Today I’m beginning a series of posts where my focus will not be on showing off things I’ve acquired, but giving some guidelines on how you can pursue a thrifty-but-stylish wardrobe for yourself. I plan to cover where to shop, what to look for, and how to decide whether something is a good purchase or not.
So, to begin, how do you know where to shop? Well, thrift stores are your best bet for finding things dirt-cheap. When you see me post that I’m wearing a $600 pair of shoes I got for $8, you can bet I got them at a thrift store. The downside to shopping at thrift stores is the selection: the good is mixed in with the bad and the ugly, and there’s a whole lot more of the latter than the former. Successful thrifting takes time, patience, and persistence. Some days (for that matter, some weeks or months) you’ll walk away frustrated and wondering whether it’s all worth it. Then you’ll find a $1500 sportcoat for $15 and you’ll be hooked again.
So how do you know which thrift stores to go to? Well, you don’t. Not at first, anyway. Look up the thrift-store listings in the phone book, map them out, and start visiting them. If there are several near each other that you can visit all at once, that’s perfect. Start going as often as you can. Hitting the same store once a week may not be over the top, and some thrifters in busy areas hit their best spots daily. If you can take two or three different routes home from work every day and hit one or two stores on each route, you’re likely to have good results.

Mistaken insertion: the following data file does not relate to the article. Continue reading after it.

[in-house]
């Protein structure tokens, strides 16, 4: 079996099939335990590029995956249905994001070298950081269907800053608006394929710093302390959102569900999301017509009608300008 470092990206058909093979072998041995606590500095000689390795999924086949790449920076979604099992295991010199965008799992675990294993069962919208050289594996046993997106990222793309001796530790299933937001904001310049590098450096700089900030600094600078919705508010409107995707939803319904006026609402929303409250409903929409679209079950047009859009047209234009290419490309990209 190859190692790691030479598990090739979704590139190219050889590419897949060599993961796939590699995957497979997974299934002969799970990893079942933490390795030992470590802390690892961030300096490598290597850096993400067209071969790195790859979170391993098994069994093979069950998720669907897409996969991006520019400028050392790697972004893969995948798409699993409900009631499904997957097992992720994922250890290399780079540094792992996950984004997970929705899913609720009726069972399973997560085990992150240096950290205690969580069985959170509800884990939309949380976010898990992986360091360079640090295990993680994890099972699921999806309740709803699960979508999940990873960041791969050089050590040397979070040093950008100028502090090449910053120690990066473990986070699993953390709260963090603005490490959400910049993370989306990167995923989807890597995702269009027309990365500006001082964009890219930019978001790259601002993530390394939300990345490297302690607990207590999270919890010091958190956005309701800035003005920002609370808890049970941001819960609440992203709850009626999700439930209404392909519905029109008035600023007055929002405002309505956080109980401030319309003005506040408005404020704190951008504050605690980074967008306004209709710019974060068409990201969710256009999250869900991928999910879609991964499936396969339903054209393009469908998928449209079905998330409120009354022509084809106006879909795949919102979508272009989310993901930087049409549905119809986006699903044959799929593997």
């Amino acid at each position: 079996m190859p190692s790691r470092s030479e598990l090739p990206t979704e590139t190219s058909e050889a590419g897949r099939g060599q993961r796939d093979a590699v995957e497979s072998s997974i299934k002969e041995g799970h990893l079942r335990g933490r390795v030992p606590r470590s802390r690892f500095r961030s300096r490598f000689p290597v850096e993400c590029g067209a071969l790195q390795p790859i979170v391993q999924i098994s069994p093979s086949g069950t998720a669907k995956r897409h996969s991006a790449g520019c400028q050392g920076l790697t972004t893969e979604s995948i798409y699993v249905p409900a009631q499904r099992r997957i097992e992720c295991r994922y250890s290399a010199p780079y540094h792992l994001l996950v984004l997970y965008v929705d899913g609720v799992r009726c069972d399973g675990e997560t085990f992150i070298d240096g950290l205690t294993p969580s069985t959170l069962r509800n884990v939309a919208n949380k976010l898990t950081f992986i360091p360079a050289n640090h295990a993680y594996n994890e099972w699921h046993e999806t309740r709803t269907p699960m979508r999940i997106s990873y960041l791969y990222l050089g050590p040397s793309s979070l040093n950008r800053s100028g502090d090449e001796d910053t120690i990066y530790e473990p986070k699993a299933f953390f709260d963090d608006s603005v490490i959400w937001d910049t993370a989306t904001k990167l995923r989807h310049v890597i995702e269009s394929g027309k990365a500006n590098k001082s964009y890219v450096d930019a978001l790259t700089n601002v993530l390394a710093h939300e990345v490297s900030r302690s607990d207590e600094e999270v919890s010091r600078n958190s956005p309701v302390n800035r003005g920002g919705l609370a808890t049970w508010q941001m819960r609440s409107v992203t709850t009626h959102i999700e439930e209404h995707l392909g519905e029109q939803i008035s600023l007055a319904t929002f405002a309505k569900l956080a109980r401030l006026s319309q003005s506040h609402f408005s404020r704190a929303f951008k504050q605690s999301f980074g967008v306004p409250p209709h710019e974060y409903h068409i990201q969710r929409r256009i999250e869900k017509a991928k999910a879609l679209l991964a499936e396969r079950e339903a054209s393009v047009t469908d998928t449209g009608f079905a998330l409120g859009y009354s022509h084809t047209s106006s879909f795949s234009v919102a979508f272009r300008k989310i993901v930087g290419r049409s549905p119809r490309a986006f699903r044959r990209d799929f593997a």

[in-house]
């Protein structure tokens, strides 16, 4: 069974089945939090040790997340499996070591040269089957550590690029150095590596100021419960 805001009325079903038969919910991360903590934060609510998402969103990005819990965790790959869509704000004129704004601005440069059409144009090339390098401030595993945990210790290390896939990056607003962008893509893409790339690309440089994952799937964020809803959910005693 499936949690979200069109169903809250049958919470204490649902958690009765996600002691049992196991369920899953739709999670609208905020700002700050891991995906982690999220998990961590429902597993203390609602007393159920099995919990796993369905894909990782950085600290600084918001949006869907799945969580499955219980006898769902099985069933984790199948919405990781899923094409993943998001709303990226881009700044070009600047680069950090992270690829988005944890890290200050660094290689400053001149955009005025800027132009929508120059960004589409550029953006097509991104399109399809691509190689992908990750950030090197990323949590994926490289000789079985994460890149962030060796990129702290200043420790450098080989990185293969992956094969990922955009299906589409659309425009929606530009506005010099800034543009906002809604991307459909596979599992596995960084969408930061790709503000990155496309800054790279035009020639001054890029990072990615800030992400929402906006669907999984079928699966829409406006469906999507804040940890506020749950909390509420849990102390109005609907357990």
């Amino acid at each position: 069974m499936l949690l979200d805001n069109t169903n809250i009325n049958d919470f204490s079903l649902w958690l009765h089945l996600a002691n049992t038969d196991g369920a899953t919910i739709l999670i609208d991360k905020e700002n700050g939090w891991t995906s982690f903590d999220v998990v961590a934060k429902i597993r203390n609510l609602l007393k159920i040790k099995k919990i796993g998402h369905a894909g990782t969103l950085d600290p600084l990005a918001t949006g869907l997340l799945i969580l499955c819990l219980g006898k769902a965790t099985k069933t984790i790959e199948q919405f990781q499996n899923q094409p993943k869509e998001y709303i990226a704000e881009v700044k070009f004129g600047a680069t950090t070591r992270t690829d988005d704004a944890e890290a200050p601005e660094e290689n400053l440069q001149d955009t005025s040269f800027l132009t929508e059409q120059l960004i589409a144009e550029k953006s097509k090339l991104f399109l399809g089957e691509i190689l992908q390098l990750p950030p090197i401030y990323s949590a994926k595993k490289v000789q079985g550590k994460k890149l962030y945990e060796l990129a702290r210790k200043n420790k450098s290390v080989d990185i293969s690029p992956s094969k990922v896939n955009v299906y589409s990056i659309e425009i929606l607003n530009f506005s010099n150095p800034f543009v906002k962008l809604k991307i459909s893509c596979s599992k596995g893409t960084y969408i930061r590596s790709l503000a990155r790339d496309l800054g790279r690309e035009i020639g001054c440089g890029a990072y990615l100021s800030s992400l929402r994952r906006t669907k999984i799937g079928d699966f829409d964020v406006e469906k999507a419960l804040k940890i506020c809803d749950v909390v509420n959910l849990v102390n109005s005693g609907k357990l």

I recommend you start with suits, sportcoats, and shoes. Those are the big-ticket items where you’re likely to get the best return on your time. You can dig through shirts and pants if you like, but it’s usually harder, slower, and more frustrating to do so. Stick with the suit/sportcoat and shoe racks and you can be in and out of even a big store in 15-20 minutes.
Pay attention to how quickly the stock turns over. If you see the same half-dozen polyester suits there week after week, that store probably isn’t worth as much time as one where they’re constantly putting out new stuff. If you can find out from the staff whether there’s a specific day where new stock is put out, make a point of going on that day.
Big national chains like Goodwill and Salvation Army often have a central processing facility in metro areas where all the donations from nearby stores are sorted, priced, and sent back out to be sold. If the stores near you do this, there won’t be any logic to what shows up in which stores; it’ll be more or less random. And the jackets and pants of suits will be less likely to stay together. On the other hand, smaller, independent stores like those associated with local churches, charities, and hospitals, frequently put out what’s donated at that location. When that’s the case, you can begin to think strategically. Is there a wealthy neighborhood in your city? Frequent the closest thrift store(s). Is there an established old mainline church that’s known to have wealthy members? Hit its shop often.
Finally, think about the season. The best time for thrifting, bar none, is December-January, when people are trying to squeeze out every last tax deduction and donating whatever they can. Next best are the turns of the seasons heading into spring and fall. Not only do stores begin to put out seasonal items they’ve held back, people clean out their closets and it’s also a big time for donations. The dog days of summer, for some reason, are usually the worst time of year.
In my next couple of posts, I’ll talk about what to look for once you’re in the thrift store. What makes a well-constructed suit or shoe, and how can you tell?